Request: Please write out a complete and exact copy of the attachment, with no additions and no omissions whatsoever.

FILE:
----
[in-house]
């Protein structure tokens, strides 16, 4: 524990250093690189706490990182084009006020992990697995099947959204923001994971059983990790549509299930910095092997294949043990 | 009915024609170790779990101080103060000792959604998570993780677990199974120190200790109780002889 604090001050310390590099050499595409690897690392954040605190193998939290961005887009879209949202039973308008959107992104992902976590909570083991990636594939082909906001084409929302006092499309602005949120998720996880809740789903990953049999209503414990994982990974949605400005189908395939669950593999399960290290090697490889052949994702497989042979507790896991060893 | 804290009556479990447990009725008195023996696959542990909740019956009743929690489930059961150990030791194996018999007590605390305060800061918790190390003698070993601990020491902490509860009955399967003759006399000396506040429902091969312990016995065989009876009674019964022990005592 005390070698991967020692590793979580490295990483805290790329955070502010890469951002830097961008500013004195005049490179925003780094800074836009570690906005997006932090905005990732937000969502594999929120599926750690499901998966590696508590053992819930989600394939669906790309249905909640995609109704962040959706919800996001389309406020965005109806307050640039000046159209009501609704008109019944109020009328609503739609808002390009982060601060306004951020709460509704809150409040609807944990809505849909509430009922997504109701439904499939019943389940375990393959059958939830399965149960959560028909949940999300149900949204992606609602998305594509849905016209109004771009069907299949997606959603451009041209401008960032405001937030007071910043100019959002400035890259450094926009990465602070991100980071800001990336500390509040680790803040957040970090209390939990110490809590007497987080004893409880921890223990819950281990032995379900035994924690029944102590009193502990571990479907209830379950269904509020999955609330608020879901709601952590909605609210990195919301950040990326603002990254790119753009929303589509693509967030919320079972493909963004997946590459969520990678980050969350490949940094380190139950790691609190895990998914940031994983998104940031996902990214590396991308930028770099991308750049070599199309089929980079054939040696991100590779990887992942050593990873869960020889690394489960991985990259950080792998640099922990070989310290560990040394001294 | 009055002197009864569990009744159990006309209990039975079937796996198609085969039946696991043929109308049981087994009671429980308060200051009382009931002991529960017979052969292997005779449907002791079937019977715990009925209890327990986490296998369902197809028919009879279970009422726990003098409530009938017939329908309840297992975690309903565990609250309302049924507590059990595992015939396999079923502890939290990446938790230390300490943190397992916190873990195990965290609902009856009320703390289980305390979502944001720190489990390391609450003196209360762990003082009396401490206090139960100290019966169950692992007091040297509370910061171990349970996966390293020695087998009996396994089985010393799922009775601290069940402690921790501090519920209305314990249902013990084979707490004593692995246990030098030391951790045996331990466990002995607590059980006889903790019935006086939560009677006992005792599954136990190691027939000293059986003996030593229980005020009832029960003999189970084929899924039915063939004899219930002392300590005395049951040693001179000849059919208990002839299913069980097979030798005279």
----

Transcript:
[in-house]
């Protein structure tokens, strides 16, 4: 524990250093690189706490990182084009006020992990697995099947959204923001994971059983990790549509299930910095092997294949043990 | 009915024609170790779990101080103060000792959604998570993780677990199974120190200790109780002889 604090001050310390590099050499595409690897690392954040605190193998939290961005887009879209949202039973308008959107992104992902976590909570083991990636594939082909906001084409929302006092499309602005949120998720996880809740789903990953049999209503414990994982990974949605400005189908395939669950593999399960290290090697490889052949994702497989042979507790896991060893 | 804290009556479990447990009725008195023996696959542990909740019956009743929690489930059961150990030791194996018999007590605390305060800061918790190390003698070993601990020491902490509860009955399967003759006399000396506040429902091969312990016995065989009876009674019964022990005592 005390070698991967020692590793979580490295990483805290790329955070502010890469951002830097961008500013004195005049490179925003780094800074836009570690906005997006932090905005990732937000969502594999929120599926750690499901998966590696508590053992819930989600394939669906790309249905909640995609109704962040959706919800996001389309406020965005109806307050640039000046159209009501609704008109019944109020009328609503739609808002390009982060601060306004951020709460509704809150409040609807944990809505849909509430009922997504109701439904499939019943389940375990393959059958939830399965149960959560028909949940999300149900949204992606609602998305594509849905016209109004771009069907299949997606959603451009041209401008960032405001937030007071910043100019959002400035890259450094926009990465602070991100980071800001990336500390509040680790803040957040970090209390939990110490809590007497987080004893409880921890223990819950281990032995379900035994924690029944102590009193502990571990479907209830379950269904509020999955609330608020879901709601952590909605609210990195919301950040990326603002990254790119753009929303589509693509967030919320079972493909963004997946590459969520990678980050969350490949940094380190139950790691609190895990998914940031994983998104940031996902990214590396991308930028770099991308750049070599199309089929980079054939040696991100590779990887992942050593990873869960020889690394489960991985990259950080792998640099922990070989310290560990040394001294 | 009055002197009864569990009744159990006309209990039975079937796996198609085969039946696991043929109308049981087994009671429980308060200051009382009931002991529960017979052969292997005779449907002791079937019977715990009925209890327990986490296998369902197809028919009879279970009422726990003098409530009938017939329908309840297992975690309903565990609250309302049924507590059990595992015939396999079923502890939290990446938790230390300490943190397992916190873990195990965290609902009856009320703390289980305390979502944001720190489990390391609450003196209360762990003082009396401490206090139960100290019966169950692992007091040297509370910061171990349970996966390293020695087998009996396994089985010393799922009775601290069940402690921790501090519920209305314990249902013990084979707490004593692995246990030098030391951790045996331990466990002995607590059980006889903790019935006086939560009677006992005792599954136990190691027939000293059986003996030593229980005020009832029960003999189970084929899924039915063939004899219930002392300590005395049951040693001179000849059919208990002839299913069980097979030798005279």